BMJ Best Practice monograph: COVID-19

News article 20 Feb 2020

With the ongoing international outbreak of Covid-19 (formerly novel coronavirus disease), the British Medical Journal has published a timely new Best Practice monograph to inform healthcare professionals about procedures and advice available to diagnose, isolate and manage cases in the UK and elsewhere.

Drs Nick Beeching and Tom Fletcher, both senior clinical lecturers at LSTM, co-authored the monograph with Professor Robert Fowler of the University of Toronto, Canada. The purpose of the review is to bring together guidance from many sources on the changing epidemiology, or spread of the virus, together with detailed advice on the clinical features of the illness, diagnosis, clinical management and public health measures to contain and prevent the spread of infection. 

Dr. Beeching, who also works as a consultant in the Tropical and Infectious Disease Unit at the Royal Liverpool University Hospital and is the Liverpool lead for the national Imported Fever Service, is keen to point out that, while the perceived risk level in the UK as a nation has been increased to moderate, the illness is currently rare in the UK and is mild in the majority of people.

He said: “Person to person transmission has taken place outside of China, so quarantine measures are being used to isolate people who may have been exposed to infection, such as those returning from Wuhan or from affected cruise ships, until they have remained clear of infection for 14 days (the longest possible incubation period for infection after exposure). The risks of any individual acquiring the infection in the UK are currently very low. Less than 1 in 500 people tested so far in the UK have been positive, and although they have been hospitalised, that was as much about isolation to prevent the spread of the virus, as for clinical reasons.”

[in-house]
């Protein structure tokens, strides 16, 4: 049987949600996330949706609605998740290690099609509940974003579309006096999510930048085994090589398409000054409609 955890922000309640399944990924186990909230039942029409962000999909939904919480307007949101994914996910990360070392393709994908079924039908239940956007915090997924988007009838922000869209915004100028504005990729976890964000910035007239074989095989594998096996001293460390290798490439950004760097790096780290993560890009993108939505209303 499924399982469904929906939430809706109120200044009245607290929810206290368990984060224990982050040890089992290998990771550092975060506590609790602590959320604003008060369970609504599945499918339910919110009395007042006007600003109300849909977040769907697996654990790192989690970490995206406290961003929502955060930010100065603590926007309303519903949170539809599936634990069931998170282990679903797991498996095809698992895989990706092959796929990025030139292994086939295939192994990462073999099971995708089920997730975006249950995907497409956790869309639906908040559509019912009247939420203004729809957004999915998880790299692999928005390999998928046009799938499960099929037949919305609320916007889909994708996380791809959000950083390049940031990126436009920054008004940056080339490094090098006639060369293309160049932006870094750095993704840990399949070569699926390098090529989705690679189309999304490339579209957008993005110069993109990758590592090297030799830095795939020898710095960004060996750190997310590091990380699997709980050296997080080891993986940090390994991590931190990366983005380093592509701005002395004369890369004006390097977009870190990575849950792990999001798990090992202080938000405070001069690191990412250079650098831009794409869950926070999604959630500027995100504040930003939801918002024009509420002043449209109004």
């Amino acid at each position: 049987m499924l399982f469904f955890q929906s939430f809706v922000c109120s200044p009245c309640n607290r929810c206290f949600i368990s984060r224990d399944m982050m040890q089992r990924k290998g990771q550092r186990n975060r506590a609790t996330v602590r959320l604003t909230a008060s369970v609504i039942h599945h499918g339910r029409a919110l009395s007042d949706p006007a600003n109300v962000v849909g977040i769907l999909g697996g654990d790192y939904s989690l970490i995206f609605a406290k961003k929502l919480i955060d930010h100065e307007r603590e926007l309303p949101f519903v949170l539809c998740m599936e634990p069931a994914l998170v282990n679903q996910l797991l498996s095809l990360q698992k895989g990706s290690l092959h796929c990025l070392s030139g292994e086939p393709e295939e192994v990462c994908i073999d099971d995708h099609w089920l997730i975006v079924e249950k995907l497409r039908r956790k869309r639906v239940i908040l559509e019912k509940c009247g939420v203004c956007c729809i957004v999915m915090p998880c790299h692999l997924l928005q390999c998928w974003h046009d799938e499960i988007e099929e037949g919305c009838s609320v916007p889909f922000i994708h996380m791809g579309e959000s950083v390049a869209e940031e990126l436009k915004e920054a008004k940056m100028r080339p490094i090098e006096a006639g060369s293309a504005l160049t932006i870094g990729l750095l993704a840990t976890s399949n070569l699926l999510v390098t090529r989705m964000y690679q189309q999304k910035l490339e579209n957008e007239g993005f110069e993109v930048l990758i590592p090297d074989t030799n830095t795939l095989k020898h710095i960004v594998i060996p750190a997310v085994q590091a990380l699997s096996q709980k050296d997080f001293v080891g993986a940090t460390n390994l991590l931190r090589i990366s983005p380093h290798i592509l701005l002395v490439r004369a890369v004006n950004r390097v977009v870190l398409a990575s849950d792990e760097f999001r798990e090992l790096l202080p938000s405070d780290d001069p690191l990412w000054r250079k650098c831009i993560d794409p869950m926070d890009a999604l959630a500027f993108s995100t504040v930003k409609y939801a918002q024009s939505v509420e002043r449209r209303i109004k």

Dr. Fletcher, who is currently seconded to WHO for the COVID-19 clinical response, has extensive clinical experience with other severe infections such as Ebola and Crimean Congo haemorrhagic fever, said: “We hope that this will provide a comprehensive “one-stop shop” with access to information about all aspects of this new disease. As information is changing on a daily basis, our challenge will be to keep it up to date at the same pace. It is aimed at an international as well as UK readership, as it draws together guidelines on both public health and clinical issues from other countries directly affected, such as China and Singapore, as well as the UK, Europe, the USA, and other countries.”

The BMJ has made these articles freely available to all. You can read the full monograph here and links to articles on the related infections SARS (Severe Acute Respiratory Syndrome) and MERS (Middle East Respiratory Syndrome) are here